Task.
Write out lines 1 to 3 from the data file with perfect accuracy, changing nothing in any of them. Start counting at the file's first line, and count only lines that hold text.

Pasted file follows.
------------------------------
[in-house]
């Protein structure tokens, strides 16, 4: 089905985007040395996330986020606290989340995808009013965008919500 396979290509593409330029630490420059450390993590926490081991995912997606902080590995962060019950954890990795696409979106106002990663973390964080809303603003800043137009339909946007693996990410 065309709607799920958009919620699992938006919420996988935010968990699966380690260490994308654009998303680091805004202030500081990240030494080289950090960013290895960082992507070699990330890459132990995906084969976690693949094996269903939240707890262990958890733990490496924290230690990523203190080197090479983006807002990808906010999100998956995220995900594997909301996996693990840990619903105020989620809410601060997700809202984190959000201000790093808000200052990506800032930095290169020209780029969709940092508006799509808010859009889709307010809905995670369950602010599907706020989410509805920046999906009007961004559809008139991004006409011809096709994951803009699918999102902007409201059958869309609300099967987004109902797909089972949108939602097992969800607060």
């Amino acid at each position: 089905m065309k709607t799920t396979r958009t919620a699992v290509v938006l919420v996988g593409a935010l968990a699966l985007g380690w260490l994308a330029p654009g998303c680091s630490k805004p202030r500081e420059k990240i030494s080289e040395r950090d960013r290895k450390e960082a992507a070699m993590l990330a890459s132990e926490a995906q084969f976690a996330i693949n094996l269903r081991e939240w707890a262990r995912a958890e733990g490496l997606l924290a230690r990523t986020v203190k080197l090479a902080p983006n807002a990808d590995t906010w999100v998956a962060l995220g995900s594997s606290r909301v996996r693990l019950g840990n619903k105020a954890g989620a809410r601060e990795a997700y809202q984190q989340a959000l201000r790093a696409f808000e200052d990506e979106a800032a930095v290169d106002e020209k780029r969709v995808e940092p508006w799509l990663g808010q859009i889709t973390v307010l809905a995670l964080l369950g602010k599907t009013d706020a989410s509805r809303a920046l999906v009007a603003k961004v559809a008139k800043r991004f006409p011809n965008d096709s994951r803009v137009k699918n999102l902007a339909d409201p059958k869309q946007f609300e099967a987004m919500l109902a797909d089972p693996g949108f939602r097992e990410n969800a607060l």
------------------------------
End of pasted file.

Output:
[in-house]
């Protein structure tokens, strides 16, 4: 089905985007040395996330986020606290989340995808009013965008919500 396979290509593409330029630490420059450390993590926490081991995912997606902080590995962060019950954890990795696409979106106002990663973390964080809303603003800043137009339909946007693996990410 065309709607799920958009919620699992938006919420996988935010968990699966380690260490994308654009998303680091805004202030500081990240030494080289950090960013290895960082992507070699990330890459132990995906084969976690693949094996269903939240707890262990958890733990490496924290230690990523203190080197090479983006807002990808906010999100998956995220995900594997909301996996693990840990619903105020989620809410601060997700809202984190959000201000790093808000200052990506800032930095290169020209780029969709940092508006799509808010859009889709307010809905995670369950602010599907706020989410509805920046999906009007961004559809008139991004006409011809096709994951803009699918999102902007409201059958869309609300099967987004109902797909089972949108939602097992969800607060």
């Amino acid at each position: 089905m065309k709607t799920t396979r958009t919620a699992v290509v938006l919420v996988g593409a935010l968990a699966l985007g380690w260490l994308a330029p654009g998303c680091s630490k805004p202030r500081e420059k990240i030494s080289e040395r950090d960013r290895k450390e960082a992507a070699m993590l990330a890459s132990e926490a995906q084969f976690a996330i693949n094996l269903r081991e939240w707890a262990r995912a958890e733990g490496l997606l924290a230690r990523t986020v203190k080197l090479a902080p983006n807002a990808d590995t906010w999100v998956a962060l995220g995900s594997s606290r909301v996996r693990l019950g840990n619903k105020a954890g989620a809410r601060e990795a997700y809202q984190q989340a959000l201000r790093a696409f808000e200052d990506e979106a800032a930095v290169d106002e020209k780029r969709v995808e940092p508006w799509l990663g808010q859009i889709t973390v307010l809905a995670l964080l369950g602010k599907t009013d706020a989410s509805r809303a920046l999906v009007a603003k961004v559809a008139k800043r991004f006409p011809n965008d096709s994951r803009v137009k699918n999102l902007a339909d409201p059958k869309q946007f609300e099967a987004m919500l109902a797909d089972p693996g949108f939602r097992e990410n969800a607060l």